Talking Through Mental Health Triggers
Through its 50-minute interactive presentation Ending the Silence, NAMI Iowa is giving middle and high school students throughout the state more tools to learn about the warning signs of mental health conditions and what steps they can take in response.
“Given the increasing needs around mental health at this moment in Iowa, particularly with kids during and after the pandemic, it is more important than ever to educate people on the warning signs of mental health conditions and crises,” says Nick Nerness, program coordinator at NAMI Iowa, the state chapter of the National Alliance on Mental Illness. “Ending the Silence is proactive in helping meet students’ needs before they become critical.”
The program, which started in 2018, has reached students in 25 districts throughout Iowa. Locally, McCombs Middle School and Dallas Center Grimes have featured the program. NAMI Iowa is currently undergoing a big push to reach a greater audience. “We are anticipating a sharp increase in demand over the next couple of months,” Nerness said at press time at the beginning of the school year.
Part of the programming is meaningful dialogue with young presenters who share their stories of their own mental health recovery. “Their stories consist of experiences with depression, anxiety, bipolar disorder, PTSD, and experiences with suicidal ideation/self-harm,” Nerness says.
The programs can also be delivered throughout the community. To learn more, including information about hosting a presentation, email email@example.com.
Creating a Mental Health Ecosystem
Project One, a new initiative by the Turnwell Foundation for Mental Health, focuses on building networks of physicians, educators and community leaders to support schools throughout the country and specifically in Central Iowa. The program kicked off this fall in two areas that recently experienced traumatic events—Ames and Uvalde, Texas.
“While Ames and southern Texas are different, our organizational supports are very much the same,” says Scott Farber with the Turnwell Foundation, which is based in Dallas, Texas. The Ames youth community has been impacted by last June’s church shooting as well as the suicide of a peer. Nearby Nevada in Story County is also part of the Project One kickoff.
The programming will include clinical groups on-site and groups for parents and students. In Ames, the partnership includes Central Iowa Psychological Services, Mary Greeley Medical Center and the Ames School District. “Ames has been ahead of the pack in terms of teachers and student programs. It makes Ames a great fit—we already see a bunch of students,” Farber says.
One program includes coaching to develop mental health skills. Part of the plan is parents’ nights, which will provide information in large group settings. Parents can also ask for direct support.
Turnwell plans to broaden the program’s footprint, and currently works with health care partnerships elsewhere in Central Iowa as well as in Waterloo and Decorah.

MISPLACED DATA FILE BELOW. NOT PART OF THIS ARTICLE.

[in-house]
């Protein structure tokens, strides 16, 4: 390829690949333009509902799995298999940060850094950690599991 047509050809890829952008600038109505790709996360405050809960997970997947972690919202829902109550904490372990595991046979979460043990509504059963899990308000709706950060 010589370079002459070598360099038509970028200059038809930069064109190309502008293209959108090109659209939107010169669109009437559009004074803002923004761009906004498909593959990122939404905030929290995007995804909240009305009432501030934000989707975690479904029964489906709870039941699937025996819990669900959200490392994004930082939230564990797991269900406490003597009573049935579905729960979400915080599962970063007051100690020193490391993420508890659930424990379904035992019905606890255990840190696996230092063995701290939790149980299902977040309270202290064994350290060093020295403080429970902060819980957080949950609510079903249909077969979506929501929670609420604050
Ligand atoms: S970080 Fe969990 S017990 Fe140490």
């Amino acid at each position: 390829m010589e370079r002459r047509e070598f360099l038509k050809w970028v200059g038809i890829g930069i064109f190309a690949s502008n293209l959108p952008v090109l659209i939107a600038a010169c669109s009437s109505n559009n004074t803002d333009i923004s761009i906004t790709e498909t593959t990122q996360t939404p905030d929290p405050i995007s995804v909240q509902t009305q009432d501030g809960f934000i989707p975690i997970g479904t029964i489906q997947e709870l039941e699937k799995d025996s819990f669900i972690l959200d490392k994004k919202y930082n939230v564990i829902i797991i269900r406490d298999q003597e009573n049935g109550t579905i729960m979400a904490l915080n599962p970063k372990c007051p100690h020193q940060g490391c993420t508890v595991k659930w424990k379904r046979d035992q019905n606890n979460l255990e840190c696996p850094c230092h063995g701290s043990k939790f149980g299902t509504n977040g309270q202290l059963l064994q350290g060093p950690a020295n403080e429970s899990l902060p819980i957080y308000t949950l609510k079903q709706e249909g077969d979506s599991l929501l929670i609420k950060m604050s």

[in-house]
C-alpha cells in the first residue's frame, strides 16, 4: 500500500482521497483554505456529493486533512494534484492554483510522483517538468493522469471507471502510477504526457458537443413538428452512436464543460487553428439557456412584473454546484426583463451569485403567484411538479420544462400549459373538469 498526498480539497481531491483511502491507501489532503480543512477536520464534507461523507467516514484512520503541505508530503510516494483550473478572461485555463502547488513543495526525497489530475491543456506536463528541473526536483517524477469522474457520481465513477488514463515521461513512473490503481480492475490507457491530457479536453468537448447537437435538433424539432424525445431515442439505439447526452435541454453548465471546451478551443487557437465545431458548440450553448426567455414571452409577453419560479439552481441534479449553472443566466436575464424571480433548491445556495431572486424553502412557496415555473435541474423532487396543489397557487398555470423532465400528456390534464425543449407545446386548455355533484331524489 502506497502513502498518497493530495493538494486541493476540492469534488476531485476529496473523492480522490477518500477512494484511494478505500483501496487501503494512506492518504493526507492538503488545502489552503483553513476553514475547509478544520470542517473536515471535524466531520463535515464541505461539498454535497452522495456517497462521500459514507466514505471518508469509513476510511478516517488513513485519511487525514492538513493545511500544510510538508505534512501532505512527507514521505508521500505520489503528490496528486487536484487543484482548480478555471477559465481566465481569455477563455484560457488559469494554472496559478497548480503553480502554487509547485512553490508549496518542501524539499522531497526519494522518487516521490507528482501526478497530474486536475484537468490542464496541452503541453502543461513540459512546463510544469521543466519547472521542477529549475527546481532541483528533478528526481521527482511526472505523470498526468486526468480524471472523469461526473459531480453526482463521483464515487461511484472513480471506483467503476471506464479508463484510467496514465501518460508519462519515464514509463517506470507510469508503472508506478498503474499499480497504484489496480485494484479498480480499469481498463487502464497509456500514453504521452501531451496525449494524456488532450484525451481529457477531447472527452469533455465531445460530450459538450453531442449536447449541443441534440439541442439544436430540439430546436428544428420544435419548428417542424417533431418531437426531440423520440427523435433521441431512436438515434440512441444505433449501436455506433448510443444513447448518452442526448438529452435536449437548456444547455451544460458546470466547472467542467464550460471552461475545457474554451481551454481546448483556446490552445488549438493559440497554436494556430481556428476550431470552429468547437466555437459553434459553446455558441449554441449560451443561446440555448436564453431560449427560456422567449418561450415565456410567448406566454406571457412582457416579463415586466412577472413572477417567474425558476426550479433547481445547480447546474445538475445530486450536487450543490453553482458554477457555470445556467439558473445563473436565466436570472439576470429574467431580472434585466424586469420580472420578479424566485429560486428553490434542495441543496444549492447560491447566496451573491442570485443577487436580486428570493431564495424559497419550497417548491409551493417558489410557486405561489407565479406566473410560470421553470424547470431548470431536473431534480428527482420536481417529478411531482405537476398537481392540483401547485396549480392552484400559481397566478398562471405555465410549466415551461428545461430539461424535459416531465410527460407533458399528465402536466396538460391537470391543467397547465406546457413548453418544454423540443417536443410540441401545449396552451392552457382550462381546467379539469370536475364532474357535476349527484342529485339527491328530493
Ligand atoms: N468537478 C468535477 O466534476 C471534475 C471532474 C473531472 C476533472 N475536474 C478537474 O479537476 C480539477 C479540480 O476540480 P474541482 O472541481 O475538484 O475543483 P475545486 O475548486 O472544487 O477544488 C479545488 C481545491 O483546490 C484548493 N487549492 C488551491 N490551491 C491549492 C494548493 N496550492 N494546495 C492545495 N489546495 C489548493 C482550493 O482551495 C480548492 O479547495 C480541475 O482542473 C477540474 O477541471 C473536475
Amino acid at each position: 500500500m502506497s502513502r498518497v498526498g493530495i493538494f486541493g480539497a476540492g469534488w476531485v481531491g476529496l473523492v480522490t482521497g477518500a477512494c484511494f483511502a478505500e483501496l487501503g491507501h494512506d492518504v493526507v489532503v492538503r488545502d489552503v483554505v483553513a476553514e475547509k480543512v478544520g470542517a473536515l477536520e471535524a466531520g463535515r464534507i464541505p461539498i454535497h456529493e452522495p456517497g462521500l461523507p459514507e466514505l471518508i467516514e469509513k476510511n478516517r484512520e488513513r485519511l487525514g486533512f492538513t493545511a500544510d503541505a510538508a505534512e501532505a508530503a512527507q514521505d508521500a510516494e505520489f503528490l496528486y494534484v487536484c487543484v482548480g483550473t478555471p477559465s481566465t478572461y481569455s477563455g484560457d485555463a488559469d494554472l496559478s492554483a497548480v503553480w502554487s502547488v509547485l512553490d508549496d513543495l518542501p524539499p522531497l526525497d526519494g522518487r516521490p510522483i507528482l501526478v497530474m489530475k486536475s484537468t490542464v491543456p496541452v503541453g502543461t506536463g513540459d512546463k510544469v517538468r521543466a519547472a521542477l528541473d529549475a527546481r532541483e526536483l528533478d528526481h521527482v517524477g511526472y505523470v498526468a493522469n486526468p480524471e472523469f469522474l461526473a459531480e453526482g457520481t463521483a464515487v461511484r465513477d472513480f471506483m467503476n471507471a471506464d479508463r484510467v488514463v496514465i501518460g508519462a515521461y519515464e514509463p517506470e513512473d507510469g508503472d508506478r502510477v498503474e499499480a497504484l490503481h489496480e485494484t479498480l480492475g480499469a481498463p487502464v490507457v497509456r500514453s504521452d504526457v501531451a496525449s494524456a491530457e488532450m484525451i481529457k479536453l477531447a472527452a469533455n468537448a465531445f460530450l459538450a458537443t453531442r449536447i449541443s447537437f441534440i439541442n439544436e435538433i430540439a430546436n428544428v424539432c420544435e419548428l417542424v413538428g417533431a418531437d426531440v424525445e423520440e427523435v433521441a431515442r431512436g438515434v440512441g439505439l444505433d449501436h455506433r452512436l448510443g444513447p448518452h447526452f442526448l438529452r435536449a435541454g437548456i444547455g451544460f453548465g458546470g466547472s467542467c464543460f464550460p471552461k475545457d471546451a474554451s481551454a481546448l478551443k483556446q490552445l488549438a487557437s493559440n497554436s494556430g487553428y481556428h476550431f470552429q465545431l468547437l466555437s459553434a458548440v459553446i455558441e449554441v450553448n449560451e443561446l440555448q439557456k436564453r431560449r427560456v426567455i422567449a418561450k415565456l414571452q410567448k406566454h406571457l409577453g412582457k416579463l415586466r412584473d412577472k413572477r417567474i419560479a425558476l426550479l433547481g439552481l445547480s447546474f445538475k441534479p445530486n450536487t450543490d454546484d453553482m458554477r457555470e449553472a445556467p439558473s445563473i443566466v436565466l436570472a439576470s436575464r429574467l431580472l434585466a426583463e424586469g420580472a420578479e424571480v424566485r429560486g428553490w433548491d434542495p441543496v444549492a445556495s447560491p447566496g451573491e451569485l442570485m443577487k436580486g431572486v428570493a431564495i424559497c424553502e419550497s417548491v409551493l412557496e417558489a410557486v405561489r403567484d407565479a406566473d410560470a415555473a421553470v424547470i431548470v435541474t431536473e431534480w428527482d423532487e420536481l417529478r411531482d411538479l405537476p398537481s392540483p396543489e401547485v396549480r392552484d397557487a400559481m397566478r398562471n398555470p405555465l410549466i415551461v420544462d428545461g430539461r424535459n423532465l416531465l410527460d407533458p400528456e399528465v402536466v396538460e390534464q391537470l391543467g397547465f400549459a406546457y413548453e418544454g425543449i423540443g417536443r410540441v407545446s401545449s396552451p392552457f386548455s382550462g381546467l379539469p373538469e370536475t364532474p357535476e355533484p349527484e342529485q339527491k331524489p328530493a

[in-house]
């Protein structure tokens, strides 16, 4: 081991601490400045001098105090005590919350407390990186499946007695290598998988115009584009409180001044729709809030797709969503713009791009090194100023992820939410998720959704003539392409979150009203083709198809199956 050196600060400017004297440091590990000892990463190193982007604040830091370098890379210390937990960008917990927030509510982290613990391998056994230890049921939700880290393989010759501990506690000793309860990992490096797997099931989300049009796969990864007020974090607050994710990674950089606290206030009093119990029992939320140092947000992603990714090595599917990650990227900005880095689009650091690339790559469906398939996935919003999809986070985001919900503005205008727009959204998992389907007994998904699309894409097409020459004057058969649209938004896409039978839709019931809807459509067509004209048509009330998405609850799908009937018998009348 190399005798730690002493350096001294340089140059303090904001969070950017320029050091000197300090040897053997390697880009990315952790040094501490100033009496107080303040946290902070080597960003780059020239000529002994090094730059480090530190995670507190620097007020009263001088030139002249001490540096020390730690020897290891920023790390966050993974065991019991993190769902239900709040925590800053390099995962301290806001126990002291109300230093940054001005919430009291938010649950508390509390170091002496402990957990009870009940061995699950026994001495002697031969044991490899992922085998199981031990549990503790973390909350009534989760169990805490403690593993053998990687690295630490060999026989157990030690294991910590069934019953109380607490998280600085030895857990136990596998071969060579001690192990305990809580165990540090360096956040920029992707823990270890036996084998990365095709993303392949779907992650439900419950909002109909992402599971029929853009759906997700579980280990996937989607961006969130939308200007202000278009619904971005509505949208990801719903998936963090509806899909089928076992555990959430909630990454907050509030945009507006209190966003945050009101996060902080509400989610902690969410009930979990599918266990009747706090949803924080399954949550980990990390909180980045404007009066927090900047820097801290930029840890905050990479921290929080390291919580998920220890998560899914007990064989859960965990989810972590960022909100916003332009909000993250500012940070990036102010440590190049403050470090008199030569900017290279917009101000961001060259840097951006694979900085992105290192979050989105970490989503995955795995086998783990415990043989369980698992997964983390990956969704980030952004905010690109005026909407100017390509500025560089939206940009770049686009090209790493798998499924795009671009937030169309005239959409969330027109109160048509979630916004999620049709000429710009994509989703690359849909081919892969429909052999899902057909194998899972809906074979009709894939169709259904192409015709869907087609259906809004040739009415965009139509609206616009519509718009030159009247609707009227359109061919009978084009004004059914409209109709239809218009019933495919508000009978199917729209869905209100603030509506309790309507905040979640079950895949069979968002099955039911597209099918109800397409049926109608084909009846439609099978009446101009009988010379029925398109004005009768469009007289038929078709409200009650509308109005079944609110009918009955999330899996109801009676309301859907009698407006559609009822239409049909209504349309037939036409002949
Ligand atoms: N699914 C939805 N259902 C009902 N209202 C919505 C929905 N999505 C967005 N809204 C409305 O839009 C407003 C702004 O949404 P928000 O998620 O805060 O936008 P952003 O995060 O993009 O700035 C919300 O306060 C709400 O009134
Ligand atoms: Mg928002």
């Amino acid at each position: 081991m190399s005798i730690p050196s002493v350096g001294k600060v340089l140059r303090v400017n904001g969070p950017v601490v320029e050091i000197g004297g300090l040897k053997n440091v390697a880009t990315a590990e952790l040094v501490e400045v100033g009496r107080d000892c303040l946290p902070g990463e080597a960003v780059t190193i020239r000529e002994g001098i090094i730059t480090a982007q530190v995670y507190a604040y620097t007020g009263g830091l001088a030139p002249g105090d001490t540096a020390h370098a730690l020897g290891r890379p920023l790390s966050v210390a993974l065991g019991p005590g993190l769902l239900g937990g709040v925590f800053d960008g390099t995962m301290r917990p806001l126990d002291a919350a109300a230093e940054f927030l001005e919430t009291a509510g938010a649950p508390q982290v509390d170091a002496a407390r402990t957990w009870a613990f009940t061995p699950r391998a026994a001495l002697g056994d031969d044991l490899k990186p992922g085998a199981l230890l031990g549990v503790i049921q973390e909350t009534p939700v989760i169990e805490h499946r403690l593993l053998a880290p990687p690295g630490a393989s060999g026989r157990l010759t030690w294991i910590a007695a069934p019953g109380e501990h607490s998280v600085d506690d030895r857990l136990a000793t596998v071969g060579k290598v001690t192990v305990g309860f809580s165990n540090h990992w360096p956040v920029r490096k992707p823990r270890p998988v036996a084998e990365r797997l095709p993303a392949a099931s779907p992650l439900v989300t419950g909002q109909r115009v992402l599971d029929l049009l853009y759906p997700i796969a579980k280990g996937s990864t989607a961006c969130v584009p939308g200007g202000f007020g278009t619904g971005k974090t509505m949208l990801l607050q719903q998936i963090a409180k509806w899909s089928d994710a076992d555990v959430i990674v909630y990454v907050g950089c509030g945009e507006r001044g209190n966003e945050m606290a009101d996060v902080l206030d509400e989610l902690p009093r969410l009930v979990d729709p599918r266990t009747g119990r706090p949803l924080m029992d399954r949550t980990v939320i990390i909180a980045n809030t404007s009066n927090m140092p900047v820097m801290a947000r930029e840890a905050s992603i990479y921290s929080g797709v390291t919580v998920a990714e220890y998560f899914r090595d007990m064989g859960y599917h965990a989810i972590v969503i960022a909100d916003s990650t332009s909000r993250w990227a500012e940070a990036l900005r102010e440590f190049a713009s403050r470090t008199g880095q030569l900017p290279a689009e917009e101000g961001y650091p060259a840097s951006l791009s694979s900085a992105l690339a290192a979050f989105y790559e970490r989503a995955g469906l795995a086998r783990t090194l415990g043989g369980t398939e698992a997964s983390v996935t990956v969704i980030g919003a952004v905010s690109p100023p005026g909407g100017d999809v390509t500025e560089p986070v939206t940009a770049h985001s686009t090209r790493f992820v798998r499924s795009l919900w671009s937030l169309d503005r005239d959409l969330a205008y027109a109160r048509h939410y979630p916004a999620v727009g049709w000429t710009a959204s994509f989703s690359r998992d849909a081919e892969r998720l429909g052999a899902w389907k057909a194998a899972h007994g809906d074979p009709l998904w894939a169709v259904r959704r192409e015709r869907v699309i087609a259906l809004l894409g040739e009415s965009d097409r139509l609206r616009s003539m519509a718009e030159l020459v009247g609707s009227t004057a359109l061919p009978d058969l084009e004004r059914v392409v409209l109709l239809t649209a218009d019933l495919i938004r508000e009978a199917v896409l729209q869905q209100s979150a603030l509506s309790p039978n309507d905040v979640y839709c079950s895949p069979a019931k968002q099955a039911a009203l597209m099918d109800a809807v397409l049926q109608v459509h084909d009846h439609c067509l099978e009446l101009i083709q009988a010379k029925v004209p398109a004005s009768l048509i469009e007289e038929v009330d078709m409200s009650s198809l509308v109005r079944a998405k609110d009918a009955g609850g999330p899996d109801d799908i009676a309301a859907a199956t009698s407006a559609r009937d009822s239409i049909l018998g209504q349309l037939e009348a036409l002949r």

Learn more about the organization and how to get involved at turnwellfoundation.com.
Waukee’s Smart Tech
Today’s students are in the unique position of being a generation growing up in the digital age whose relationship to technology has also been transformed by the pandemic. While many are naturally adept at figuring out how devices function, school districts are trying new technologies to help students and parents better understand and discuss mental health and the responsible use of tech.
The Waukee Community School District, for example, started working with Securly, a student wellness company. Using its web filter capability, the company helps district counselors and administrators by alerting when certain key words and phrases related to mental health are searched or sent in a message on a district-owned device. They also set up different levels of alerts that can help the school staff determine the best response.
Haylie Steffensmeier, a counselor at Waukee’s South Middle School, says engaging with students in conversation about their mental health has been the main outcome from the collaboration. “It’s at least opened up some dialogue with students or parents that we wouldn’t have known needed to be happening,” she says.
Student services adviser Brett Whittle says each alert and initial conversation with students is treated with seriousness, given the lack of context that comes with written electronic communication. Cases that turn out to not involve mental health can be opportunities to discuss digital citizenship.
Securly offers a weekly report parents can receive detailing what their child searched or watched on their device, which Steffensmeier says is often a way for parents to connect with students about what they’re learning.
Whittle says some parents were unsure about using Securly at first, but after learning how it works, it has started to provide them more peace of mind.
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